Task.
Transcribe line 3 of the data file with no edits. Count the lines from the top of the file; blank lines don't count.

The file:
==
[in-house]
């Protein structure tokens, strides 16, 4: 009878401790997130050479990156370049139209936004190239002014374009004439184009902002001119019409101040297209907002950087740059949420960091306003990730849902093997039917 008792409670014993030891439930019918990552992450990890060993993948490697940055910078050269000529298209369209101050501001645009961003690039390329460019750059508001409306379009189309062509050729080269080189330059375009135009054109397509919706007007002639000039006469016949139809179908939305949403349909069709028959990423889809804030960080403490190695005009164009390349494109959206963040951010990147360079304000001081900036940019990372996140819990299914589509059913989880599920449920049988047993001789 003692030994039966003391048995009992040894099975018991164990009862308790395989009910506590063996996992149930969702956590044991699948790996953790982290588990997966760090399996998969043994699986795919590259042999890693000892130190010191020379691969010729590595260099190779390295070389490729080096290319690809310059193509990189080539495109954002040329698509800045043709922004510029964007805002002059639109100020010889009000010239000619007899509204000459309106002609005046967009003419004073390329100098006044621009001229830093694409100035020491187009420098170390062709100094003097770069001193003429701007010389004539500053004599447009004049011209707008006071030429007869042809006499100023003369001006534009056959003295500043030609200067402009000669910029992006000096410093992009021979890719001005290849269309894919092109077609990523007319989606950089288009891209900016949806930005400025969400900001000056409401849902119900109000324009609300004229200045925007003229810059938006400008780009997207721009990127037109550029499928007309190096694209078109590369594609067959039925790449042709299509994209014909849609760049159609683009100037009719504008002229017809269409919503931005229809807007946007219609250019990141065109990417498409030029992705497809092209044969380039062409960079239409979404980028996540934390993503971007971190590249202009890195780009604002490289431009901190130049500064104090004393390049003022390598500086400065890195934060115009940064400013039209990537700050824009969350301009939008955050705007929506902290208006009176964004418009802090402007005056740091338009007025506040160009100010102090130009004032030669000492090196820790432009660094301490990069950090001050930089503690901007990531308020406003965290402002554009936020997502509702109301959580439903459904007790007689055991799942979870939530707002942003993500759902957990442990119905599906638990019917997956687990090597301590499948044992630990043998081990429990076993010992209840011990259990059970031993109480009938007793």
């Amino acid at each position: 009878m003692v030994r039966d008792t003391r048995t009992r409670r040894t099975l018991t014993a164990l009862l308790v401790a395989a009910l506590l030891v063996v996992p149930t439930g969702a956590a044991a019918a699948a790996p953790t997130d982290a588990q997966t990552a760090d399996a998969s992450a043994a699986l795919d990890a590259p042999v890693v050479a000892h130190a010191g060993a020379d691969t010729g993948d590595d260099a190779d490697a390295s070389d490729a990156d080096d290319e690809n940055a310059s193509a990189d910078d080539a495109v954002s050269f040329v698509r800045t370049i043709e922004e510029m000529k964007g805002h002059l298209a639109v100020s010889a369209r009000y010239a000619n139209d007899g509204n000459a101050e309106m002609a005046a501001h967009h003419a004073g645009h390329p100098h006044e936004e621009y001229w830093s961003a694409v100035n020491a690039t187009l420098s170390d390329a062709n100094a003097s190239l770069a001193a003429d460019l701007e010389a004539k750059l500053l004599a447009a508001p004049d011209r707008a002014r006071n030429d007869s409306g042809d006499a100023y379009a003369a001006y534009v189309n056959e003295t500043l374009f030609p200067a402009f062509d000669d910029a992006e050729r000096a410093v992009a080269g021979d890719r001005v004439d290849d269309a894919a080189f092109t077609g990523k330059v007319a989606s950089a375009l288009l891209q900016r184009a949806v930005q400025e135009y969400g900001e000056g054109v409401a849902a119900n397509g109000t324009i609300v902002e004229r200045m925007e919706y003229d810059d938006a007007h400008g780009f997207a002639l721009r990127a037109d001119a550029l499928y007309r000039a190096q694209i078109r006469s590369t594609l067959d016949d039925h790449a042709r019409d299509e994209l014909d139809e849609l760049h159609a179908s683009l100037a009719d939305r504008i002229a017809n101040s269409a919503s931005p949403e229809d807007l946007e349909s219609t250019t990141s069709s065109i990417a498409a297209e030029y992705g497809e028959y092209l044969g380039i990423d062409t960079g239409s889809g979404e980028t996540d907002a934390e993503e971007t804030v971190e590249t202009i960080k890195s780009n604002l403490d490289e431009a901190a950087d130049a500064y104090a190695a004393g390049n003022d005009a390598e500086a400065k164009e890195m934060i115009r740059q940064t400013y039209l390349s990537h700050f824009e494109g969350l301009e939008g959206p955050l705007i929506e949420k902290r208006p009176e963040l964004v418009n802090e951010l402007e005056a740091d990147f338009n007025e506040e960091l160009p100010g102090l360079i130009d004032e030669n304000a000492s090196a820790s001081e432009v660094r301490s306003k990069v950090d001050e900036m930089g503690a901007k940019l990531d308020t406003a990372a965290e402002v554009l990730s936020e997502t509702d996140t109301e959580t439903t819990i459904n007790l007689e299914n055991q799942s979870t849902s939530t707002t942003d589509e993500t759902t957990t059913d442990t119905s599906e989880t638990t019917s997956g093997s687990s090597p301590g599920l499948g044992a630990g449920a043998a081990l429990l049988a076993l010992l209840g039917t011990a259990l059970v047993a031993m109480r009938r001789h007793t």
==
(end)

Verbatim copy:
């Amino acid at each position: 009878m003692v030994r039966d008792t003391r048995t009992r409670r040894t099975l018991t014993a164990l009862l308790v401790a395989a009910l506590l030891v063996v996992p149930t439930g969702a956590a044991a019918a699948a790996p953790t997130d982290a588990q997966t990552a760090d399996a998969s992450a043994a699986l795919d990890a590259p042999v890693v050479a000892h130190a010191g060993a020379d691969t010729g993948d590595d260099a190779d490697a390295s070389d490729a990156d080096d290319e690809n940055a310059s193509a990189d910078d080539a495109v954002s050269f040329v698509r800045t370049i043709e922004e510029m000529k964007g805002h002059l298209a639109v100020s010889a369209r009000y010239a000619n139209d007899g509204n000459a101050e309106m002609a005046a501001h967009h003419a004073g645009h390329p100098h006044e936004e621009y001229w830093s961003a694409v100035n020491a690039t187009l420098s170390d390329a062709n100094a003097s190239l770069a001193a003429d460019l701007e010389a004539k750059l500053l004599a447009a508001p004049d011209r707008a002014r006071n030429d007869s409306g042809d006499a100023y379009a003369a001006y534009v189309n056959e003295t500043l374009f030609p200067a402009f062509d000669d910029a992006e050729r000096a410093v992009a080269g021979d890719r001005v004439d290849d269309a894919a080189f092109t077609g990523k330059v007319a989606s950089a375009l288009l891209q900016r184009a949806v930005q400025e135009y969400g900001e000056g054109v409401a849902a119900n397509g109000t324009i609300v902002e004229r200045m925007e919706y003229d810059d938006a007007h400008g780009f997207a002639l721009r990127a037109d001119a550029l499928y007309r000039a190096q694209i078109r006469s590369t594609l067959d016949d039925h790449a042709r019409d299509e994209l014909d139809e849609l760049h159609a179908s683009l100037a009719d939305r504008i002229a017809n101040s269409a919503s931005p949403e229809d807007l946007e349909s219609t250019t990141s069709s065109i990417a498409a297209e030029y992705g497809e028959y092209l044969g380039i990423d062409t960079g239409s889809g979404e980028t996540d907002a934390e993503e971007t804030v971190e590249t202009i960080k890195s780009n604002l403490d490289e431009a901190a950087d130049a500064y104090a190695a004393g390049n003022d005009a390598e500086a400065k164009e890195m934060i115009r740059q940064t400013y039209l390349s990537h700050f824009e494109g969350l301009e939008g959206p955050l705007i929506e949420k902290r208006p009176e963040l964004v418009n802090e951010l402007e005056a740091d990147f338009n007025e506040e960091l160009p100010g102090l360079i130009d004032e030669n304000a000492s090196a820790s001081e432009v660094r301490s306003k990069v950090d001050e900036m930089g503690a901007k940019l990531d308020t406003a990372a965290e402002v554009l990730s936020e997502t509702d996140t109301e959580t439903t819990i459904n007790l007689e299914n055991q799942s979870t849902s939530t707002t942003d589509e993500t759902t957990t059913d442990t119905s599906e989880t638990t019917s997956g093997s687990s090597p301590g599920l499948g044992a630990g449920a043998a081990l429990l049988a076993l010992l209840g039917t011990a259990l059970v047993a031993m109480r009938r001789h007793t």